Mandela is accompanied by his former wife Winnie, moments after his release from prison February 11, 1990 after serving 27 years in jail. (Reuters)
In this February, 1990 photo, shortly after his release from 27 years in prison, Nelson Mandela, gives the black power salute to the 120,000 supporters packing Soccer City stadium in Soweto, near Johannesburg. (AP Photo)
Nelson Mandela showed his passport in February 19, 1990, shortly after his release from prison. The South African government authorized an application for himself and his wife Winnie - (Juda Ngwenya / Reuters)
In this July 27, 1991 photo, Cuban President Fidel Castro, and Nelson Mandela gesture during the celebration of the "Day of the Revolution" in Matanzas, Cuba. (AP Photo)
In this July 4, 1993 photo, President Bill Clinton and Nelson Mandela listen during Fourth of July ceremonies in Philadelphia during which Clinton presented the Philadelphia Liberty Medal to the African National Congress president and South African President F.W. de Klerk. (AP Photo/Greg Gibson)
President of the African National Congress Nelson Mandela acknowledges cheers from the crowd as he prepares to unveil the ANC's official election platform in 1994. (AP Photo/David Brauchli)
African National Congress (ANC) leader Nelson Mandela greeted residents of Mmabatho in March 1994, during a visit after the nominal homeland came under South African control following the ousting of the former President Lucas Mangope. (Reuters/Howard Burditt)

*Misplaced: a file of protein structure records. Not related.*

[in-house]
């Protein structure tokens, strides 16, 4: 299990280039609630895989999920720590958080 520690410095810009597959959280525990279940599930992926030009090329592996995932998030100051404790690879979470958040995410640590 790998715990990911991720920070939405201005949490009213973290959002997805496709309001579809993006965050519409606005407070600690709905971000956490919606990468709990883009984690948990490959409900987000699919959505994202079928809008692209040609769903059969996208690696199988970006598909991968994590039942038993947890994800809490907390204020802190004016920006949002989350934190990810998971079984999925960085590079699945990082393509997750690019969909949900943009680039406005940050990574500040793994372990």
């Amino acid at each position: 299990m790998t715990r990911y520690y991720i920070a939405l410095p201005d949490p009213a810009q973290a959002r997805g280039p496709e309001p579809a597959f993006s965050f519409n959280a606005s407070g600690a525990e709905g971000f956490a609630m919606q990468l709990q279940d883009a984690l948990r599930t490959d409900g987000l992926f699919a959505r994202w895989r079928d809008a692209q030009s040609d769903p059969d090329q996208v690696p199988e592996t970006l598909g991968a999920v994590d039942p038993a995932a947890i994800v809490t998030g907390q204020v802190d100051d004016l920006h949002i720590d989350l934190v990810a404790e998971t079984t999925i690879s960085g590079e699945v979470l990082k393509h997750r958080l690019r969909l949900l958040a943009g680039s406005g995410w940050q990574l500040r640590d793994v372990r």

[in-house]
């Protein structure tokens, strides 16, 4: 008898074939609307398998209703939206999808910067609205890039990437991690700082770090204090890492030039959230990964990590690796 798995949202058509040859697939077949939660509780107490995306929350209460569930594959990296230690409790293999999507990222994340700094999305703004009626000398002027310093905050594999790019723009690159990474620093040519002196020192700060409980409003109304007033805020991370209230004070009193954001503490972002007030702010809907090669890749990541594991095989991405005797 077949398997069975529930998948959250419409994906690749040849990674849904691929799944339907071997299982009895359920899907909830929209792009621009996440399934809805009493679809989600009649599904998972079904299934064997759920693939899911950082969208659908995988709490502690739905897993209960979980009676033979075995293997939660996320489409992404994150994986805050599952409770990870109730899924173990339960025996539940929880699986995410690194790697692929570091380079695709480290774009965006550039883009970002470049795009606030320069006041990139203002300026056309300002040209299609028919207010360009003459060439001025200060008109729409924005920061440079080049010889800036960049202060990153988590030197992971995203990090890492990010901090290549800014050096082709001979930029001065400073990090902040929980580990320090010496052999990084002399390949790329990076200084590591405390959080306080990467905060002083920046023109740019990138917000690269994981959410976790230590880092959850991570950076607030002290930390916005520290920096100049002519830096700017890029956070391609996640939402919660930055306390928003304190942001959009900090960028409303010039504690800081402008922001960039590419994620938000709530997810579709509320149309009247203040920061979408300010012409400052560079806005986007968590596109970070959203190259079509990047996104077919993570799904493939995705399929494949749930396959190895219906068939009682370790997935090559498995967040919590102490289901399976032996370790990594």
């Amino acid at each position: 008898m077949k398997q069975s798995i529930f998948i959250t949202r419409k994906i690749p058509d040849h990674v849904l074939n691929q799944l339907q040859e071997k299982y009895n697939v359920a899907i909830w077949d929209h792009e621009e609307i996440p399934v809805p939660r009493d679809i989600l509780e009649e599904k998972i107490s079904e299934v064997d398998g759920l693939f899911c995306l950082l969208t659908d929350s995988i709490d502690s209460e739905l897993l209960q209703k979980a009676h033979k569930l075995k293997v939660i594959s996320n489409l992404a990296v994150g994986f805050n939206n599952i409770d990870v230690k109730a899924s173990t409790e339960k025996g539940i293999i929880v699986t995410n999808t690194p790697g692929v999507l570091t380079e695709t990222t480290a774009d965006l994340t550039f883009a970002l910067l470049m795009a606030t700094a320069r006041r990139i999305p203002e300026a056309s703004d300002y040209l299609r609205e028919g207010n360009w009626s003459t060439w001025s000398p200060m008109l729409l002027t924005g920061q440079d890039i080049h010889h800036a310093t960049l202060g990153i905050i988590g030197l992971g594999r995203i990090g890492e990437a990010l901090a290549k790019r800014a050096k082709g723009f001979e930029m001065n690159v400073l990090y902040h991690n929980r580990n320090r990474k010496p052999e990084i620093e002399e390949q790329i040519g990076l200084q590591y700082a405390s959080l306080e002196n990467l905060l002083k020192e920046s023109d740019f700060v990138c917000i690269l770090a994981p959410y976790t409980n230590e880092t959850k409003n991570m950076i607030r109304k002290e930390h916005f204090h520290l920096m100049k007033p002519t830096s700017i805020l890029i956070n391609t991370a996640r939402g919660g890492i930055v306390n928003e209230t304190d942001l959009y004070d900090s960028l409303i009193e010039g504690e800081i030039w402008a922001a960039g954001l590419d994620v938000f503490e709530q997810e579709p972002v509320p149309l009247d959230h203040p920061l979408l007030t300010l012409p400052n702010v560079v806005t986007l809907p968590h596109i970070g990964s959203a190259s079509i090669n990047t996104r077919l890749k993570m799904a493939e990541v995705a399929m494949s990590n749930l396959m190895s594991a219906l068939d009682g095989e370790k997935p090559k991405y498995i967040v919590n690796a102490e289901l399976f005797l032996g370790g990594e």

South African President Nelson Mandela smiles with actor Sidney Poitier at a press conference in Cape Town in 1996. Poitier played Mandela in the film "One Man, One Vote" (AP Photo / Sasa Kralj)
South African President Nelson Mandela waves to crowds as he sits next to Queen Elizabeth II in a an open carriage on the way to Buckingham Palace.(AP/Louisa Buller)
Chairman of the Constitutional Assembly Cyril Ramaphosa, left, holds up a copy of the country's constitution which was signed by President Nelson Mandela, in December 1996. (AP Photo / Adil Bradlow / POOL)
Nelson Mandela at a news conference in Johannesburg in February 2000. (AP Photo / Denis Farrell)
South African rugby captain Francois Pienaar, right, received the Rugby World Cup trophy from President Nelson Mandela also wearing a South African rugby shirt, after South Africa defeated New Zealand in the Rugby World Cup , in 1995. (AP Photo / Ross Setford)